Muscle spasm is the most common response of the body to stress.
Muscle spasm can occur as a response to emotional, psychological or physical stress. Common examples of physical stresses are traumas such as may occur in a fall, car accident, or a blow. Other less well-recognized examples include engaging in repetitive movements or “bad habits,” such as sitting at a desk with slouched shoulders and head forward, sleeping on the side or on the abdomen with the head turned to one side, or holding the phone with the shoulder to the ear.
Once the central nervous system is informed of one of these stressors, it will trigger a defense mechanism called the protective muscle spasm reflex. In this mechanism, the muscle, or a group of muscles, will receive nerve impulses telling it to contract and to remain contracted. This state of prolonged contraction is called spasm.
When the muscle is in spasm and its fibers have shortened, it loses its ability to lengthen to its relaxed state. The contracted muscle fibers will start to compress small local blood vessels, compromising circulation to the muscle, resulting in lack of oxygen and nutrients to the involved muscle tissue.
Prolonged muscle spasm can produce other detrimental effects, including nerve entrapment and joint compression. In the latter, movement of the joint is performed under increased pressure; over a prolonged period of time, this can lead to deterioration of the joint, as the cartilage, which protects and lubricates the joint surfaces is worn away. In most cases of muscle spasm, the pain that is experienced is localized to the spastic muscle, but the pain may also include referred pain, because the muscle spasm can refer symptoms of pain and/or tingling to other areas of the body far from its source of origin.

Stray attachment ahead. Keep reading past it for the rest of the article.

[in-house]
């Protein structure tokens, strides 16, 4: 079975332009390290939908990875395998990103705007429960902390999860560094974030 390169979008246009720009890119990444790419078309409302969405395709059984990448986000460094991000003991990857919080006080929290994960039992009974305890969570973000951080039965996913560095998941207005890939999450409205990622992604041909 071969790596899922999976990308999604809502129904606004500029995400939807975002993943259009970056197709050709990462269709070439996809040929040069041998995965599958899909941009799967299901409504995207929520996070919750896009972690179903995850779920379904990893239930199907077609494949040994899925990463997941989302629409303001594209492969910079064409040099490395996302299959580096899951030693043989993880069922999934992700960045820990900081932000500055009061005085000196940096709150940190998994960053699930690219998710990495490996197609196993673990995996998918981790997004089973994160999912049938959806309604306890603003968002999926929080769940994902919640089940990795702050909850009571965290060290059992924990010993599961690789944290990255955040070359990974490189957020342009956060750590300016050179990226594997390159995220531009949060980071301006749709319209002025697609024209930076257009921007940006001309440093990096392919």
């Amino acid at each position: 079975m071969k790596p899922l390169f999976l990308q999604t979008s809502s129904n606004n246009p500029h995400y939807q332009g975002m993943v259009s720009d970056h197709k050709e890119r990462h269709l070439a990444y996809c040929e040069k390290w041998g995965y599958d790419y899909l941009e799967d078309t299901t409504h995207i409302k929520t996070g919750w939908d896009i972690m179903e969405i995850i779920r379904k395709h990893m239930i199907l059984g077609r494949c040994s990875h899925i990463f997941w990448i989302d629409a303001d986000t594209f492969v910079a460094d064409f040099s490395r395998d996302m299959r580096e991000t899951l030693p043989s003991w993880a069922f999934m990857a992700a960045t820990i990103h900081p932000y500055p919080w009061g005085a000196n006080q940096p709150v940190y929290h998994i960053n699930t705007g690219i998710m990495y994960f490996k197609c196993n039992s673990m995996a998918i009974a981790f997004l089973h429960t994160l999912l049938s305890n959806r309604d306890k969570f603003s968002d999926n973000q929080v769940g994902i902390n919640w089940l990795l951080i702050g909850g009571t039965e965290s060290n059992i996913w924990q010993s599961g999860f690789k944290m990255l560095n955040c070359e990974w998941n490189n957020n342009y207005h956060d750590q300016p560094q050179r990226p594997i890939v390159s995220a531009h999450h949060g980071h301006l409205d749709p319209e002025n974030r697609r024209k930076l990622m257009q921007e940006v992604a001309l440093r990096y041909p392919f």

This “protective muscle spasm reflex” is indefatigable. Once the muscle is in spasm, it will bombard the nervous system with nerve impulses, informing the nervous system of the muscle spasm. The nervous system will become overexcited and, as a result, motor neurons will carry a message back to the spastic muscle, causing it to remain in the contracted state. Now the muscle and the nervous system are locked in a positive feedback loop. This hyperactivity of the muscle spasm reflex can persist for long periods of time, sometimes as long as years. This is an important mechanism by which acute pain becomes chronic, persistent pain.
Effective treatment of muscle spasm requires involvement of the nervous system, in order to interrupt the nerve stimulation to the muscle. Muscle spasm will not respond positively to massage, stretching, exercise, heat, cold or joint adjustment, because these modalities do not affect the hyperactivity of the muscle spasm reflex. Muscles are not independent structures. The spasm occurs in response to signals from the central nervous system; if the muscle is in spasm, it has a purpose.
One of the most effective techniques for releasing muscle spasm is called Strain Counter Strain technique, also known as Positional Release, which was developed by an osteopathic doctor named Lawrence Jones, O.D.
Strain Counter Strain technique is a manual therapy whereby the clinician uses only his hands for the treatment of muscle and joint pain. He uses passive body positioning of hypertonic (spastic) muscles and dysfunctional joints, relocating the muscles or joints toward positions of comfort, or manually compressing (that is, shortening) the offending muscle. The purpose of this passive shortening of the spastic muscle is to reduce the aberrant neural stimulation to the muscle (the neural portion of the reflex arc) that produces the muscle spasm, accomplishing an immediate reduction of muscle tone to normal levels. This allows the joints influenced by the now relaxed muscle to function optimally, increasing their range of motion and easing muscle and joint pain.
Strain Counter Strain is an effective but extremely gentle technique, because the therapist gently and passively moves the affected area of the body into a position of relative comfort, interrupting the neural reflex that was perpetuating the spasm, producing immediate muscle relaxation and improved mobility.